Like those young campers, God is still using conviction to create conversions and to strengthen and edify those who already believe. Through the power of the Holy Spirit, the lines between right and wrong are no longer blurry; they have been redrawn; making God’s will easier to understand and obey. When we do something sinful or unjust, we are chastised by the Lord; corrected and driven to repentance and purification. Like any good Father, He is training us; molding and shaping us into a more ideal image; the image of His perfect Son, our Savior, Jesus Christ. May we always seek after the Lord and never ignore our convictions.

“Lord Heavenly Father, fill us with Your Holy Spirit, that we might recognize and experience the convictions that You have placed upon our hearts. Give us a willingness to change and the ability to understand Your will and to be transformed by it. If we have grown dull or become stubborn, may we rediscover a passion for accomplishing Your will. You truly are an awesome and amazing God. To You belongs all the glory and honor. We love You Father, we praise You, and we thank You, and we ask and pray all of these things, according to Your will, in Jesus Christ’s name, Amen.” God bless all of you!



“I am the true vine, and My Father is the vinedresser. Every branch in Me that does not bear fruit He takes away; and every branch that bears fruit He prunes, that it may bear more fruit. You are already clean because of the word which I have spoken to you. Abide in Me, and I in you. As the branch cannot bear fruit of itself, unless it abides in the vine, neither can you, unless you abide in me. I am the vine, you are the branches. He who abides in Me, and I in him, bears much fruit; for without Me you can do nothing.” (John 15: 1 – 5)


Jesus uses an agricultural illustration known as pruning to explain the biblical process referred to as sanctification. Pruning is the practice of cutting away dead or overgrown branches or stems to promote healthier and more fruitful plant growth. Similarly, sanctification entails removing any decaying or unproductive practices from our lives. After making an initial decision to repent and to embrace the faith, we are then grafted into Jesus Christ (the vine through which all of our spiritual nourishment is delivered.) Despite repenting from our most egregious sins (adultery, drunkenness, fornication, and idolatry, etc.) we remain a work in progress. Over the course of many weeks, months, and even years, God prunes us; trimming away the remaining segments of our existence that are unfruitful (usually the lesser sins, such as impatience, selfishness, and pride, etc.) Through this process of sanctification we become more like God; which enables us to win many souls for His glory.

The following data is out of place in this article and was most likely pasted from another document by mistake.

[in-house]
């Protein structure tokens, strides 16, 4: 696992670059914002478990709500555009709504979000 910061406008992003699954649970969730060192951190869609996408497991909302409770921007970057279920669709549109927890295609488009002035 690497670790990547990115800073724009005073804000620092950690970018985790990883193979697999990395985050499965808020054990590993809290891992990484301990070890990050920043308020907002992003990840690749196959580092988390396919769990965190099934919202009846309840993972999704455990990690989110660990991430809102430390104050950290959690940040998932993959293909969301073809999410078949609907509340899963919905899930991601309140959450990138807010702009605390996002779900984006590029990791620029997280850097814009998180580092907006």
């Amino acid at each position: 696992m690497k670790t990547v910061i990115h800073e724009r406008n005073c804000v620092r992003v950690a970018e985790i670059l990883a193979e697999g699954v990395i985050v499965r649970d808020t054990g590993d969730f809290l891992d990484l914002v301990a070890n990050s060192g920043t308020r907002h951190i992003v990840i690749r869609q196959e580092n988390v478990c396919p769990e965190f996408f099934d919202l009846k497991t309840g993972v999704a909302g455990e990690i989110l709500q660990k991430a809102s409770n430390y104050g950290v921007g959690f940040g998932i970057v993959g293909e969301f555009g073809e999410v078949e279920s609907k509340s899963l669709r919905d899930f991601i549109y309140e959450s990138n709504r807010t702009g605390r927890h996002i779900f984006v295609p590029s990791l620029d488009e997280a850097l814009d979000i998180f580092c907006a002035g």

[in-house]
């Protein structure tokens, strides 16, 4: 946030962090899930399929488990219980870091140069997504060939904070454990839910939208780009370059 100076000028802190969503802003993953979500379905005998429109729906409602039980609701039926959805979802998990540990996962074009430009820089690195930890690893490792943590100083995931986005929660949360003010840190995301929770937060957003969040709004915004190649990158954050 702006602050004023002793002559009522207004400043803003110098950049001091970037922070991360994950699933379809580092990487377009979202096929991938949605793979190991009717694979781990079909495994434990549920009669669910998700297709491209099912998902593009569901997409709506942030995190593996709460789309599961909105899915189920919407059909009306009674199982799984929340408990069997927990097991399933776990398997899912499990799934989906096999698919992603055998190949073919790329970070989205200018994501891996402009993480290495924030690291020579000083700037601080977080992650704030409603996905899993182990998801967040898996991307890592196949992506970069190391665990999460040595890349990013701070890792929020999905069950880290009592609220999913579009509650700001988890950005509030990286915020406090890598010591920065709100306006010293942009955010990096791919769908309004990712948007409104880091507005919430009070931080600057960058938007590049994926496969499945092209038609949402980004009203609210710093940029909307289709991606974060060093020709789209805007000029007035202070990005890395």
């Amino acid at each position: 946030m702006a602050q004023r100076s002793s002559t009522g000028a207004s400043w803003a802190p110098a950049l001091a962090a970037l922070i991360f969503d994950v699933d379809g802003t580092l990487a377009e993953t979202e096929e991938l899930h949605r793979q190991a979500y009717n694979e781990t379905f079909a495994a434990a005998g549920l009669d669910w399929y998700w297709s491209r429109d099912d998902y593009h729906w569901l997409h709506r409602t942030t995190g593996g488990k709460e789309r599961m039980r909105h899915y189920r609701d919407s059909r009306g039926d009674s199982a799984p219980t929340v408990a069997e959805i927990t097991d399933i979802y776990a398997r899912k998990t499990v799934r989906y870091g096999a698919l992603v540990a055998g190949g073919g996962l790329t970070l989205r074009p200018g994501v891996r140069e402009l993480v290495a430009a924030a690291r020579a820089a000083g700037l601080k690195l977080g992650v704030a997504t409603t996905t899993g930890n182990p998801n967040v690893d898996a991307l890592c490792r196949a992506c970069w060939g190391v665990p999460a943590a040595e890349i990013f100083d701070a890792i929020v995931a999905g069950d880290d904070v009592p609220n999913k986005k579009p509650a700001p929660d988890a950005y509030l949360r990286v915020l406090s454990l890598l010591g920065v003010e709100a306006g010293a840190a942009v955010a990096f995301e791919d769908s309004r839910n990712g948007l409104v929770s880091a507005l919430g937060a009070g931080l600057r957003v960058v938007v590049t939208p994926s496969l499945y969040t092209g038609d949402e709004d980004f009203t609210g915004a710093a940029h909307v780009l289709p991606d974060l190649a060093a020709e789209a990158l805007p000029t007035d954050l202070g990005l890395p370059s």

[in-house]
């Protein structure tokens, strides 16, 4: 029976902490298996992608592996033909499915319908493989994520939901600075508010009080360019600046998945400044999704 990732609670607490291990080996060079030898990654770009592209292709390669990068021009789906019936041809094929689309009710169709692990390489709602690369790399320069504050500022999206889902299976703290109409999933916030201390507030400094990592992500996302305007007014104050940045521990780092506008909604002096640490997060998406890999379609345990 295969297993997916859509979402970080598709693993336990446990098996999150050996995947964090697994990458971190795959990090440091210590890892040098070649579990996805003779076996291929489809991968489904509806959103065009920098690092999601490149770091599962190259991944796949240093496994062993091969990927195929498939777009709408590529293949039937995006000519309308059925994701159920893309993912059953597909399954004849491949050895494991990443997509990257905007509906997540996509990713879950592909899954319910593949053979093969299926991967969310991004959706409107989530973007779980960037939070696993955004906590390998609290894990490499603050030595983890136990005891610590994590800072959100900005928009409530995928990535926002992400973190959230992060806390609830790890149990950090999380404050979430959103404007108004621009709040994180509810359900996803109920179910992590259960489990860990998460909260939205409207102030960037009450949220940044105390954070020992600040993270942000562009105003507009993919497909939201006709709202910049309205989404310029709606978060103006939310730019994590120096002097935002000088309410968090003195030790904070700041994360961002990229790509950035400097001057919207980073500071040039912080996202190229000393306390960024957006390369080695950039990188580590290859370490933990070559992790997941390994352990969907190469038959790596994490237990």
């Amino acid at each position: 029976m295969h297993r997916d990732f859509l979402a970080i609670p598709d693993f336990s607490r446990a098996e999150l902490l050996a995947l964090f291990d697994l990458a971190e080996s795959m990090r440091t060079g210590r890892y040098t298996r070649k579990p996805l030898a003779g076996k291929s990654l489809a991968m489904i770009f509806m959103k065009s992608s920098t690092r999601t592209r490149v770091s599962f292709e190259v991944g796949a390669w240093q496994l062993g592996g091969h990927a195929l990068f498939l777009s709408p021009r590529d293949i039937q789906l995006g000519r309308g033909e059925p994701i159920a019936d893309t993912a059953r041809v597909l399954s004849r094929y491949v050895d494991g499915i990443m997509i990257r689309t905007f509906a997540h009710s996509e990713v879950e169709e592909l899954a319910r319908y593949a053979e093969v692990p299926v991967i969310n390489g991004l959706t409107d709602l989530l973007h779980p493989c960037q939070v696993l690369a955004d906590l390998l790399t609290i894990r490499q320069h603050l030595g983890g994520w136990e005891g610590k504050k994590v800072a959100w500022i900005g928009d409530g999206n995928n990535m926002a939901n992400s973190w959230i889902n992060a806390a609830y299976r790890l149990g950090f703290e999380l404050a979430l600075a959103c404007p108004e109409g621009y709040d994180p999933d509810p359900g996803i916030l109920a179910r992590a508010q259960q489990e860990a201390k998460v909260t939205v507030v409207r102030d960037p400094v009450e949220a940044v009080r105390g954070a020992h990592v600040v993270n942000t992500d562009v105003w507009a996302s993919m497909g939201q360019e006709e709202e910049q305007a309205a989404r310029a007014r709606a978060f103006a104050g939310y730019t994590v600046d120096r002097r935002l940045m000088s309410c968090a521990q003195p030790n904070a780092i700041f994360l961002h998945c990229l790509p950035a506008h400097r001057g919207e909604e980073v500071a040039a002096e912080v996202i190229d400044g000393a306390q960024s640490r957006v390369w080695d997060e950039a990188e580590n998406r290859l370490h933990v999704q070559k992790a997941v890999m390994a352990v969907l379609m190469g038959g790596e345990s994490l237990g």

This process of sanctification is remarkably similar to the purification of precious metals. Within a refinery, the raw materials are placed into a kiln and heated until they melt. The dross, or worthless impurities separate from the metal and rise to the surface; this thin layer is then skimmed off, leaving the purified metal beneath. Without this continuous process of heating, melting, and skimming, purification could never occur. As additional impurities are removed from the molten ore, a more precise reflection of the metal worker appears in the smooth, pure, surface beneath. We too are being sanctified each day; an ongoing process of purification that causes God’s reflection to become clearer in our lives, and more apparent to those around us.

When we repent and believe in Christ, our lives are immediately transformed. And yet, although we’ve been reborn, we must also undergo a process of sanctification. Over time, the thorns and dead branches that prevent us from being a precise reflection of God are removed. As the Vinedresser, the Lord is the one who accomplishes this pruning. Only He has the power to mold us into the image of His Son. May we lay down our own selfish wants and desires to be transformed by God, that we might become even more fruitful.

“Lord Heavenly Father, continue pruning us every day. Trim away the dead and unfruitful portions of our lives, that we might more efficiently spread the Gospel to others. May we relinquish control and allow You to transform our hearts and minds. Give us the courage to step out in faith and be bold; that we might produce much fruit for You. We love You Father, we praise You, and we thank You, and we ask and pray all of these things, according to Your will, in Jesus Christ’s name. Amen.” God bless all of you!